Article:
Consider Mark Levin, who recently announced that if President Barack Obama issues an executive order granting amnesty to millions of illegal U.S. immigrants, it would be “the greatest act of despotism” since President Franklin Roosevelt detained over a hundred-thousand Japanese Americans in internment camps during World War II.
Got that? Giving a reprieve to people who voluntarily emigrated here to make a better life for themselves, who have imposed no obligation on anyone who chooses not to hire them or rent them housing, and who are willing to take their chances economically and risk having to trudge home empty-handed, is the moral equivalent of imprisoning 90% of an entire U.S. racial group, retarding their chances for economic and social advancement, and scarring their children for life.
I’m trying to crystallize in a succinct phrase what these two executive orders have in common, and I’ve settled on: Nothing.
One act (FDR’s mass internment) was an egregious violation of human rights about a step up from herding European Jews into concentration camps. The other act (Obama’s amnesty declaration) would involve telling immigrants who fled debilitating economic or political conditions that our overburdened immigration processing centers will no longer be hounding them out of the country while we address a million other more pressing domestic and defense concerns.
Why, when it comes to immigration, are conservatives incapable of distinguishing between forcing people to do something and not forcing them to do something? Forcing as in forcing them to leave their homes and gather their possessions and live behind barbed wire fences? Violating their individual rights, their due process rights, basically every right in the Constitution simply because they happen to be of a particular ancestry? Ignoring the qualities or intentions or actions of individual Japanese Americans, a majority of whom were U.S. citizens—just snatching them, sticking them in massive holding yards, and treating them like interchangeable pawns?
Contrast these forcible actions with the hands-off approach of granting amnesty to non-felons, which would simply involve not hunting people down, not shackling them in federal detention centers, and not driving them hundreds of miles to places the immigration officials hauling them and the politicians ordering them there would never choose to live and thank God every day they were fortunate enough not to be born in. Amnesty could easily be designed so as not to promise illegal immigrants any right other than the right not to be deported, to not make any guarantees of citizenship or voting privileges or welfare eligibility, to not supply them with fancy tri-color materials printed in their native languages or counselors from their countries of origin to help them adjust emotionally.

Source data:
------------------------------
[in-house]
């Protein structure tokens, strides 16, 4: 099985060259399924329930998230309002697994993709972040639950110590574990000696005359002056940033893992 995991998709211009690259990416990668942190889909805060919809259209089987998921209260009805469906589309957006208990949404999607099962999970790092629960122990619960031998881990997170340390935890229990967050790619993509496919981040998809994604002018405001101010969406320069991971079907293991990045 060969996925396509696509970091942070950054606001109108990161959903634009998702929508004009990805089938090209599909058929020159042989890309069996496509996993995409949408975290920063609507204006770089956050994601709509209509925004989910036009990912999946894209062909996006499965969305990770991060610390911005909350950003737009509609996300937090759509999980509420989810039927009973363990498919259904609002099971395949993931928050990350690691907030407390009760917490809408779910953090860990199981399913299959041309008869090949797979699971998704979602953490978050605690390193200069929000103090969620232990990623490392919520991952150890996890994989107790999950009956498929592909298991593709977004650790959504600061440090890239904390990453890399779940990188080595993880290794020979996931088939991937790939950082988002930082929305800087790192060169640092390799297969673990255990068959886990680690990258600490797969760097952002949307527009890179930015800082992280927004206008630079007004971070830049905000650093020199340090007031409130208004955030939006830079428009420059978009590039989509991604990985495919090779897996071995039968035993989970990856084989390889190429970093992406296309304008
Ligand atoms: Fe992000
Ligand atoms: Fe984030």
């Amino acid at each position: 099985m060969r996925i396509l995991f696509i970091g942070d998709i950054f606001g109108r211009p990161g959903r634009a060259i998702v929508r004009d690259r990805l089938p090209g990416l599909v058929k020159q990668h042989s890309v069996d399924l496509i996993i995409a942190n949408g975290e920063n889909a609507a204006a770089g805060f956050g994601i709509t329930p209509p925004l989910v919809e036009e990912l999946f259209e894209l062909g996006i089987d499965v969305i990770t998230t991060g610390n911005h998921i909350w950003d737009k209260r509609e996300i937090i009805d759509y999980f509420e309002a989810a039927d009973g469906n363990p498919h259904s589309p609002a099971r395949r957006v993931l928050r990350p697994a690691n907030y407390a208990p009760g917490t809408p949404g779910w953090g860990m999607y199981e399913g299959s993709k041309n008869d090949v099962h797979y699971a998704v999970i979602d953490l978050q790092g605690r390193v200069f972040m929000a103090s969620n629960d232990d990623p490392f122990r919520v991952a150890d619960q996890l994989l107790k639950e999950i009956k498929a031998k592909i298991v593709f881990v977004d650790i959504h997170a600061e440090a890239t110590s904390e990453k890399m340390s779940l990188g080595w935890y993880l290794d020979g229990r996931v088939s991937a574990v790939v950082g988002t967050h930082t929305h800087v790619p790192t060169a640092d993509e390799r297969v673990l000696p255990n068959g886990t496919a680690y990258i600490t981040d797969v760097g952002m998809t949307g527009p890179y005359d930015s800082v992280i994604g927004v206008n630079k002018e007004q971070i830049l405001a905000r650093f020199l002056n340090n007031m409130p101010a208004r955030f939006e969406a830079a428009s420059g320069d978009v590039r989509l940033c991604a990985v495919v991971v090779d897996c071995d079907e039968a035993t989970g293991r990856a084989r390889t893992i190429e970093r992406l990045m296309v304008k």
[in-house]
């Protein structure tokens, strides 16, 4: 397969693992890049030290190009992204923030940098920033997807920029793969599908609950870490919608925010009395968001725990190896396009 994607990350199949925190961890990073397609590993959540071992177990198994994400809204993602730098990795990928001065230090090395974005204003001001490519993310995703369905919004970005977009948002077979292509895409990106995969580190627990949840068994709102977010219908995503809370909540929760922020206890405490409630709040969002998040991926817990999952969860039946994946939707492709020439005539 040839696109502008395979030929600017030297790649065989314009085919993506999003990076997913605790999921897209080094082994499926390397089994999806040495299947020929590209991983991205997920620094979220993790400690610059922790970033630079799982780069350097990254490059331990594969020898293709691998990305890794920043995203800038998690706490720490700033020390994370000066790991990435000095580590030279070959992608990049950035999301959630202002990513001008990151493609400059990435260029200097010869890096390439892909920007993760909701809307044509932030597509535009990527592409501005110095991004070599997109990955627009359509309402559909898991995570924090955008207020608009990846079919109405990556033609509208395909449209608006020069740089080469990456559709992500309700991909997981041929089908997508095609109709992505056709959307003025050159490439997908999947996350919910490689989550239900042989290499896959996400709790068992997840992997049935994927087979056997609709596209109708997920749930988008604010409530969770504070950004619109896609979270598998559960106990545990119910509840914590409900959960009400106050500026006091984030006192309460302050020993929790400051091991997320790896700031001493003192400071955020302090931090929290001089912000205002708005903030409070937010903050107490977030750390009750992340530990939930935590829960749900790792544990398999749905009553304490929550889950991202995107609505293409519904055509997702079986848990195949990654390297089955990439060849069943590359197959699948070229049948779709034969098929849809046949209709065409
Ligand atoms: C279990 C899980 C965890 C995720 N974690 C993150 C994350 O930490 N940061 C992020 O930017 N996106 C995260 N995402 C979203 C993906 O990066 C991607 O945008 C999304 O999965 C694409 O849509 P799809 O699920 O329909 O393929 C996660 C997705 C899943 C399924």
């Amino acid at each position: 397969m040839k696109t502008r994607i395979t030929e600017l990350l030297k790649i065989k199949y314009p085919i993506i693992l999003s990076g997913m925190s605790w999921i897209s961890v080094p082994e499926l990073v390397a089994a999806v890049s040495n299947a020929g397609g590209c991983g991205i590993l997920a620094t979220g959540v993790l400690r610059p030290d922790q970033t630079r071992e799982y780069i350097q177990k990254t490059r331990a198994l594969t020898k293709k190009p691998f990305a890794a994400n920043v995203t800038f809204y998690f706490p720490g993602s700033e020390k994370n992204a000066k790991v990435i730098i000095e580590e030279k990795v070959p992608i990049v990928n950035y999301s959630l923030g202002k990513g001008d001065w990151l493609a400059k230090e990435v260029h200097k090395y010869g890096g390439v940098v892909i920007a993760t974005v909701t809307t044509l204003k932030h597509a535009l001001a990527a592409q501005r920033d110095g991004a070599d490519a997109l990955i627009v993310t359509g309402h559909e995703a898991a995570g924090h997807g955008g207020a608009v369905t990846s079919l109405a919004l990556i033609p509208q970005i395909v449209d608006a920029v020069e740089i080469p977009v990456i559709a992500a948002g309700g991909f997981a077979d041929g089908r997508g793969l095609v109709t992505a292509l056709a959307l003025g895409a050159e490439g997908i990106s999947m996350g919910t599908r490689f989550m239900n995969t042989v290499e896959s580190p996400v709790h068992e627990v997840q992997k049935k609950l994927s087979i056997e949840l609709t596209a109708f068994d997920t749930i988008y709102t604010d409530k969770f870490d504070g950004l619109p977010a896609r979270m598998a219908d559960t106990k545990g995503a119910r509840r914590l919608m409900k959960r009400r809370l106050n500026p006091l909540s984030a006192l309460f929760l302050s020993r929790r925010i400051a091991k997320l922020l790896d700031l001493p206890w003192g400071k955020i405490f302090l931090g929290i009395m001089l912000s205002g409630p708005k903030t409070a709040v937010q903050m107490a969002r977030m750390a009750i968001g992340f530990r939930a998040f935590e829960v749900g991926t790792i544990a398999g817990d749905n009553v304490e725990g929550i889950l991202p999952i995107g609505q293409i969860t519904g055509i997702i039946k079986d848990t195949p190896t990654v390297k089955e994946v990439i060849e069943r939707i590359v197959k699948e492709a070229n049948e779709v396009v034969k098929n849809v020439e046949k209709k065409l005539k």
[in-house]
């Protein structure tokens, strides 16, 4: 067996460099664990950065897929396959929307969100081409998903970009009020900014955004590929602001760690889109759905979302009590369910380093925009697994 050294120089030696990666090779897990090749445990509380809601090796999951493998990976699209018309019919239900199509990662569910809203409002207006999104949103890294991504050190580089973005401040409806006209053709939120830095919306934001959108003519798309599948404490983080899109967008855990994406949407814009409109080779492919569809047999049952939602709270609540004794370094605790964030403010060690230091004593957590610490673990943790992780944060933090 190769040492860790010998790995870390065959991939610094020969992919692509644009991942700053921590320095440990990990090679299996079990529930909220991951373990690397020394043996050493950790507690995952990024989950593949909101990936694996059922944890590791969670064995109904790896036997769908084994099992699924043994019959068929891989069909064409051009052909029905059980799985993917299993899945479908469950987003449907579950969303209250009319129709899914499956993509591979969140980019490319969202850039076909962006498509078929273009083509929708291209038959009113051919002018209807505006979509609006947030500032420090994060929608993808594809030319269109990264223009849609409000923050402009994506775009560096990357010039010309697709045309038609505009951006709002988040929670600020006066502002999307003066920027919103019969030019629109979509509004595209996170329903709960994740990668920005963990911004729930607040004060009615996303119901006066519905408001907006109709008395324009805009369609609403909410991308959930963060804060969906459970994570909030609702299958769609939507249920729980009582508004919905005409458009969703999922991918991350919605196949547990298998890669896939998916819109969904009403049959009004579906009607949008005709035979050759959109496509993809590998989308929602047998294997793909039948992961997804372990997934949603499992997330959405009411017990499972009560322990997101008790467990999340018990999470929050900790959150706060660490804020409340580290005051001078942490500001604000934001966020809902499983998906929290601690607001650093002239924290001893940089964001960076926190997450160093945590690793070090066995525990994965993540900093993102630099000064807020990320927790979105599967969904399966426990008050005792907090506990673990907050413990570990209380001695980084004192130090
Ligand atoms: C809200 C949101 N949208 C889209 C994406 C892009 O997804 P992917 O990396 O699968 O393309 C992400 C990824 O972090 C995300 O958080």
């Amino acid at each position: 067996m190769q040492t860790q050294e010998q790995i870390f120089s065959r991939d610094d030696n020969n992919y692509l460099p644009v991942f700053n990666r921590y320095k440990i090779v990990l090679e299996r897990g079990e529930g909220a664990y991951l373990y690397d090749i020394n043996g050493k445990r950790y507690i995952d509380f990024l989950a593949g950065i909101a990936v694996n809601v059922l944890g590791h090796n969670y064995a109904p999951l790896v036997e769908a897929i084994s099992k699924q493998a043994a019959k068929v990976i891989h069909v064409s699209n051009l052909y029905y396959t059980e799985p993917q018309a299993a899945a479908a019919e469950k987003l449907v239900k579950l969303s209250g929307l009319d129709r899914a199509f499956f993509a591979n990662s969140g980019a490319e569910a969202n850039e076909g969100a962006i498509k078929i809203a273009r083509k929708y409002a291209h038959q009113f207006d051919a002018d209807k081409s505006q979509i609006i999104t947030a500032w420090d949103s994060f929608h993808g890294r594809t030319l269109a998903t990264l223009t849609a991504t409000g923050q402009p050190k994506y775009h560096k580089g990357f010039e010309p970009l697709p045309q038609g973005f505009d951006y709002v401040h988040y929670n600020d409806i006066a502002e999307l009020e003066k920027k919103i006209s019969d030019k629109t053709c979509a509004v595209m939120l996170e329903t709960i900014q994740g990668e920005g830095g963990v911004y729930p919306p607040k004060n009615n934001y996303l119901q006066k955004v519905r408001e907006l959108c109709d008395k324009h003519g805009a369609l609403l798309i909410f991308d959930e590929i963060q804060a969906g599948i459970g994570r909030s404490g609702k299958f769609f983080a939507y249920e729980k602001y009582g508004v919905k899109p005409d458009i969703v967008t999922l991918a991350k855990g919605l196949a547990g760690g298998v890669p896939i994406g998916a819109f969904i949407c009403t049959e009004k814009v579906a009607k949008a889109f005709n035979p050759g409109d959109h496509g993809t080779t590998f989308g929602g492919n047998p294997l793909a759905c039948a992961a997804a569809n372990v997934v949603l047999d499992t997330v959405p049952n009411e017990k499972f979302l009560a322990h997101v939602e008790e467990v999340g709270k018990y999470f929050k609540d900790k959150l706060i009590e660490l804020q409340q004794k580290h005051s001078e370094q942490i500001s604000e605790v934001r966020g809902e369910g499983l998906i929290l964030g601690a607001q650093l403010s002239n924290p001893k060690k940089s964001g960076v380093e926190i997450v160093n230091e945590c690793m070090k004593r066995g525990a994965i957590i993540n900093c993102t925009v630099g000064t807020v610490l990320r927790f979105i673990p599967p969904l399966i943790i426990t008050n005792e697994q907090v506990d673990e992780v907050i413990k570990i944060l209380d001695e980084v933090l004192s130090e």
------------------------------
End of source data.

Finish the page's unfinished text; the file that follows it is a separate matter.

Why can’t conservatives who rightly bemoan the behemoth welfare state—an enormous problem even without immigrants—focus on the real issue instead of the non-threat of Mexican day laborers? Why can’t conservatives be smart and learn to trade welfare- and entitlement-related concessions for immigration terms that won’t hurt the country if they’re balanced by federal spending cuts?
Conservatives should make a list of every point liberals are demanding—increased quotas, taking in more refugees, not deporting people who haven’t committed other crimes, letting illegal immigrants work, putting immigrants on a path to citizenship, giving immigrants access to benefits, spending money to help them adjust—and decide which are acceptable and will bring in the type of immigrant we want, and which are unacceptable and will result in waves of parasitical future Democratic voters.
For example, increasing quotas, taking in more refugees, not deporting non-felonious aliens, and letting illegal immigrants work are benign. Fast-tracking immigrants to citizenship without their having to learn the language and assimilate, giving them federal benefits, and spending money to help them adjust are not.
Why can’t conservatives agree not to deport millions of illegal immigrants in exchange for scaling back the welfare state? When liberals claim that they care only about admitting foreigners who want to come here and work, and that such immigrants will improve our economy, why not say, “OK, we’ll let them stay, but they aren’t eligible for federal benefits—and, since their presence will improve our economy, we’re not going to need as much federal welfare. Where would you like to cut the first trillion dollars?”
There’s a way for conservatives to be smart about the immigration conundrum without wrecking our economy or coming off like meanies who hate minorities.
- Obama To Take New Executive Action On Immigration? (outsidethebeltway.com)
- Immigration Reform 2014: President Obama, White House Mulling Over Work Permits for Undocumented Immigrants (latinopost.com)
- Steven Palazzo (R-MS) Wants to Deport US-Born Children of Immigrants (hispanicallyspeakingnews.com)
- The problem of undocumented immigrants is not new (jhupressblog.com)
- Senate Dems Should Insist that Immigration Reform Be Part of Any Conference Committee with House (americasvoice.org)